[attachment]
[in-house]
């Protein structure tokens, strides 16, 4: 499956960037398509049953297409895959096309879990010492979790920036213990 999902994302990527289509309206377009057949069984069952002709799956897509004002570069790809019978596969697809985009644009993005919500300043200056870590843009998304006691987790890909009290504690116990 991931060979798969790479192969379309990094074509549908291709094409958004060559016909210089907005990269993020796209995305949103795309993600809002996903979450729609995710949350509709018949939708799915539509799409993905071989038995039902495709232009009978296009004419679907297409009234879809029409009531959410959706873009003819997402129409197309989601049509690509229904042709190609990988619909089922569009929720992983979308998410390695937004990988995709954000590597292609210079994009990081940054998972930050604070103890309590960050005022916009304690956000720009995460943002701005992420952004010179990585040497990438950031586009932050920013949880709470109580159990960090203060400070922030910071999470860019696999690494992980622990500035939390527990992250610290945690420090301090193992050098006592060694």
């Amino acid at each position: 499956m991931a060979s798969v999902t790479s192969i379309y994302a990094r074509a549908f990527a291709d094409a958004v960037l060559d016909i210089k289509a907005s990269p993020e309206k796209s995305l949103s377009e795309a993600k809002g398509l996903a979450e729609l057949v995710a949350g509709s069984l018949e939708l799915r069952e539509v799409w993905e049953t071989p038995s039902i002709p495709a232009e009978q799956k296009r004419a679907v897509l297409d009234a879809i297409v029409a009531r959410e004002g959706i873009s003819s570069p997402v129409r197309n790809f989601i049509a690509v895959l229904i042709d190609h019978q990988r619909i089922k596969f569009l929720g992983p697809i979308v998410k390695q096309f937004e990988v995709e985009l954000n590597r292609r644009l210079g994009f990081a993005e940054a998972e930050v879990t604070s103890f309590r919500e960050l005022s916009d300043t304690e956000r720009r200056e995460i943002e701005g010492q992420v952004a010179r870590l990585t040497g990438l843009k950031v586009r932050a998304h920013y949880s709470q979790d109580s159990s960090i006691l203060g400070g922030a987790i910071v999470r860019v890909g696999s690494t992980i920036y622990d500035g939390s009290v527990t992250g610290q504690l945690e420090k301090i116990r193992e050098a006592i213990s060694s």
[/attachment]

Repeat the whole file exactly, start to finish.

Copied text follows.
[in-house]
């Protein structure tokens, strides 16, 4: 499956960037398509049953297409895959096309879990010492979790920036213990 999902994302990527289509309206377009057949069984069952002709799956897509004002570069790809019978596969697809985009644009993005919500300043200056870590843009998304006691987790890909009290504690116990 991931060979798969790479192969379309990094074509549908291709094409958004060559016909210089907005990269993020796209995305949103795309993600809002996903979450729609995710949350509709018949939708799915539509799409993905071989038995039902495709232009009978296009004419679907297409009234879809029409009531959410959706873009003819997402129409197309989601049509690509229904042709190609990988619909089922569009929720992983979308998410390695937004990988995709954000590597292609210079994009990081940054998972930050604070103890309590960050005022916009304690956000720009995460943002701005992420952004010179990585040497990438950031586009932050920013949880709470109580159990960090203060400070922030910071999470860019696999690494992980622990500035939390527990992250610290945690420090301090193992050098006592060694």
């Amino acid at each position: 499956m991931a060979s798969v999902t790479s192969i379309y994302a990094r074509a549908f990527a291709d094409a958004v960037l060559d016909i210089k289509a907005s990269p993020e309206k796209s995305l949103s377009e795309a993600k809002g398509l996903a979450e729609l057949v995710a949350g509709s069984l018949e939708l799915r069952e539509v799409w993905e049953t071989p038995s039902i002709p495709a232009e009978q799956k296009r004419a679907v897509l297409d009234a879809i297409v029409a009531r959410e004002g959706i873009s003819s570069p997402v129409r197309n790809f989601i049509a690509v895959l229904i042709d190609h019978q990988r619909i089922k596969f569009l929720g992983p697809i979308v998410k390695q096309f937004e990988v995709e985009l954000n590597r292609r644009l210079g994009f990081a993005e940054a998972e930050v879990t604070s103890f309590r919500e960050l005022s916009d300043t304690e956000r720009r200056e995460i943002e701005g010492q992420v952004a010179r870590l990585t040497g990438l843009k950031v586009r932050a998304h920013y949880s709470q979790d109580s159990s960090i006691l203060g400070g922030a987790i910071v999470r860019v890909g696999s690494t992980i920036y622990d500035g939390s009290v527990t992250g610290q504690l945690e420090k301090i116990r193992e050098a006592i213990s060694s």